Syria remains high on the headlines of Arab newspapers, leading the news in all three major international Arabic language dailies. On Wednesday, all eyes are turned to the UN and its new statement on the situation in Syria.
“The United Nations warns of ‘other possibilities’ with the continuation of violence,” reads the headline of liberal London-based daily Al-Hayat. The article features an image of a wounded young girl, reportedly hurt by artillery fire directed at her village, near Idlib. The daily reports 43 dead across Syria in clashes between government and opposition forces.
“Syria: The killing continues, and the UN: Tanks are still in the cities,” reads the headline of Saudi-owned daily A-Sharq Al-Awsat, published in London. “Even if Idlib is completely destroyed, the body parts will come out and say: ‘Leave!'” reads the sign carried by a young protester near Idlib in the photo in the daily’s article.
“Will the regime succeed this time too?” asks A-Sharq Al-Awsat columnist and Al-Arabiya news channel manager Abd Al-Rahman Rashed. He notes the suspicious timing of the bombings in Damascus and Idlib coinciding with the arrival of international monitors, attacks which the Syrian government rushed to attribute to terrorist groups.
“In past decades it would have convinced many people of such stories, but now it reached the end of road of lies,” Rashed writes. “The regime believes it can continue ruling with the same tactics, seeking to flee its crimes as it did for 40 years.”
‘Bin Laden papers’ continue to make waves
Documents belonging to al-Qaeda leader Osama bin Laden, published on Monday and Tuesday by the United States, continue to make waves in Arab media.
“Bin Laden documents: He was worried about his popularity and advised his children to stay in Iran,” reads the headline of A-Sharq Al-Awsat. The daily reports that the “treasure” seized by the American forces that stormed Bin Laden’s home in Abbottabad contained more than 6,000 documents revealing Bin Laden’s fanciful and paranoid state of mind in his last years.
On the first anniversary of bin Laden’s death, Saudi-owned news website Elaph reports that Pakistani authorities rushed to destroy his compound in Abbottabad following his death. Quoting the British Telegraph, the site reports that the contracting company tasked with demolishing the three-story home has begun selling its remains “stone by stone,” including the home-made TV antenna.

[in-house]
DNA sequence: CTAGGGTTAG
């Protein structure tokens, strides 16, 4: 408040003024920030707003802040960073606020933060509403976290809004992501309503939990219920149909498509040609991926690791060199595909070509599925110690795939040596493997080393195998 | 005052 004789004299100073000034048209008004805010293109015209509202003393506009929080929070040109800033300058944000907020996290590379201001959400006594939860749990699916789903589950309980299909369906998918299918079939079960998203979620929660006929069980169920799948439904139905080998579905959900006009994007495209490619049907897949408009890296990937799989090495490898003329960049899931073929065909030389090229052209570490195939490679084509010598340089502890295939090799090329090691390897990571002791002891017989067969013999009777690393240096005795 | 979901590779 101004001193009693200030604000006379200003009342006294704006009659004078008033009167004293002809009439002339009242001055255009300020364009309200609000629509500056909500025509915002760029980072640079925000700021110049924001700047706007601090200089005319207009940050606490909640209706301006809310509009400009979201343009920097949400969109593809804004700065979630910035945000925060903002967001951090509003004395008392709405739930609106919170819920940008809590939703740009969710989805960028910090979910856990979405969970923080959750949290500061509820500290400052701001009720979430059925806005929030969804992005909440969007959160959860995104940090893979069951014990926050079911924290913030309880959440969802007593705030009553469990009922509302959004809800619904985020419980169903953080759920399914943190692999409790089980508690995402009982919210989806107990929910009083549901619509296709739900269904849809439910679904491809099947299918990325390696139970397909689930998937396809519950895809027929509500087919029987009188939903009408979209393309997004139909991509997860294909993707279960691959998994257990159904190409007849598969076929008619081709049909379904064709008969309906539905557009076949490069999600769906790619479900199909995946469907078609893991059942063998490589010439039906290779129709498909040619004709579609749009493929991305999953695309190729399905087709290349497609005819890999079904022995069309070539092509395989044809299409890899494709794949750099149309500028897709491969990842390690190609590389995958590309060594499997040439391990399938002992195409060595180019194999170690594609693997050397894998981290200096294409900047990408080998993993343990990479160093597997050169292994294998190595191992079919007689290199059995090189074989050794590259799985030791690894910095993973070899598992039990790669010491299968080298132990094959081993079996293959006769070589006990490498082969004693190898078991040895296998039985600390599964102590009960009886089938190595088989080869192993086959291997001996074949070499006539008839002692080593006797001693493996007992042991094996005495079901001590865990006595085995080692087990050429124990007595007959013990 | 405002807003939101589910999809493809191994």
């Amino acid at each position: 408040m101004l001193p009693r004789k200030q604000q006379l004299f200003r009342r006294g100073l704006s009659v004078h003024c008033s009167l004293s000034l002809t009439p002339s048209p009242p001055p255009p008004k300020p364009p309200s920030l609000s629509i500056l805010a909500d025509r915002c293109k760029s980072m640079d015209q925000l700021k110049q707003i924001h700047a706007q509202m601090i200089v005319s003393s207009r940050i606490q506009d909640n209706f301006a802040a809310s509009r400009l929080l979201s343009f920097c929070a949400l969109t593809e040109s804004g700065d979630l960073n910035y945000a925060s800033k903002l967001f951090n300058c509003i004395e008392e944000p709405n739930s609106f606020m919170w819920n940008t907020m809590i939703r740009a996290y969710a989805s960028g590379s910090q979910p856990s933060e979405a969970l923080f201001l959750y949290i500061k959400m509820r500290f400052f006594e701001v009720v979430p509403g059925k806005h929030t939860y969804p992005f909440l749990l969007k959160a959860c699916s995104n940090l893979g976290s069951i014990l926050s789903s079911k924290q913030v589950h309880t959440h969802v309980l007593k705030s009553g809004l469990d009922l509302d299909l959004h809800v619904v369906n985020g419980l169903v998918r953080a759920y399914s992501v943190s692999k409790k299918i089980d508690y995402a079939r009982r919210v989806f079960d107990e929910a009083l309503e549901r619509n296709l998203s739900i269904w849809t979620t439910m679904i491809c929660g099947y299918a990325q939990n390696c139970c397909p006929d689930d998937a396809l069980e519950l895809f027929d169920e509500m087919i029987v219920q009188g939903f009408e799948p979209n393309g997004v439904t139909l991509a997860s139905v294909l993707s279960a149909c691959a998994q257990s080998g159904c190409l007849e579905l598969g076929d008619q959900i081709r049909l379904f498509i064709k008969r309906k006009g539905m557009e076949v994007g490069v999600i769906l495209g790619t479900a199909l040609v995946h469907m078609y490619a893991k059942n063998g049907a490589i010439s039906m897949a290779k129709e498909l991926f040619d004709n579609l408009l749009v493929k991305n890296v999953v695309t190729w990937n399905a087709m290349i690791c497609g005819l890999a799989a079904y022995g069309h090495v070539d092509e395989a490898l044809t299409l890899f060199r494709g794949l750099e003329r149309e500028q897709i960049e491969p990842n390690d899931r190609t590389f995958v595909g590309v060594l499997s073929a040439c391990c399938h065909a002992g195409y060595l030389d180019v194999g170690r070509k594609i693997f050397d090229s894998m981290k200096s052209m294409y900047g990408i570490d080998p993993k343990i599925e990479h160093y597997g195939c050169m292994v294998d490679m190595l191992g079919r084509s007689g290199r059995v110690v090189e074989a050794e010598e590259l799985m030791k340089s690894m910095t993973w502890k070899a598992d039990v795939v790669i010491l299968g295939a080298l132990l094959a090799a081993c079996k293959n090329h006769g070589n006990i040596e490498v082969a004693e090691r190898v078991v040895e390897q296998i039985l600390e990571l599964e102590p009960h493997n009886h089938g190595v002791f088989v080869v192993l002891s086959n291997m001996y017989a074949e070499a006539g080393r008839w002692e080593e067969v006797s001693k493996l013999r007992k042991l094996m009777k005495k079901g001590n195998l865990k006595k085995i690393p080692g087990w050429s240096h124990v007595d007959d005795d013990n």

But the hard-line editor of Al-Quds Al-Arabi, Abd Al-Bari Atwan, believes bin Laden’s death is not the end of the line for his movement. In an article titled “They assassinated bin Laden but did not assassinate al-Qaeda,” Atwan argues that the US acknowledged bin Laden’s appeal with the Arab masses, which is why his body was buried at sea.
“Sheikh Osama bin Laden became a symbol in the minds of his followers, and they are many throughout the Islamic world,” writes a clearly sympathetic Atwan.
“Al-Qaeda has become like a huge tree with branches in the air and deep roots underground. Cut a brunch or more, big as it is, bin Laden or Awlaqi, the roots will not weaken — as they are a mixture of grievances and hopes. This explains the failure of the war waged by the United States with Arab and foreign security agencies against al-Qaeda for over 10 years.”
Egypt’s military applies silent treatment to the Muslim Brotherhood
The Supreme Council of the Armed Forces (SCAF) has decided to ignore the Muslim Brotherhood’s Freedom and Justice Party by not inviting it to a debate on new the constitution committee. According to Al-Hayat, Freedom and Justice was the only Egyptian party not to be invited. Even the Salafists have broken with the Brotherhood in its call to sack the government of Kamal Ganzouri, leaving it alone to face the powerful SCAF.
Meanwhile, Qatar-based news channel Al-Jazeera reports that independent Islamist candidate Abd Al-Munim Abu-Fattouh just won the support of the extremist Gamaa Islamiyah party, days after the Salafists endorsed his candidacy. This development pushes Abu-Fattouh even further ahead of his Muslim Brotherhood contender Muhammad Mursi, who wins only 3% public support according to a recent poll by Al-Ahram.
In an interview with the Egyptian establishment daily Al-Ahram, Mursi — a chemical engineer who had taught in the United States — stated that he and his wife did not have American passports. He added that he had not traveled to the United States since 1985 “even though the American people are kind and nice.”
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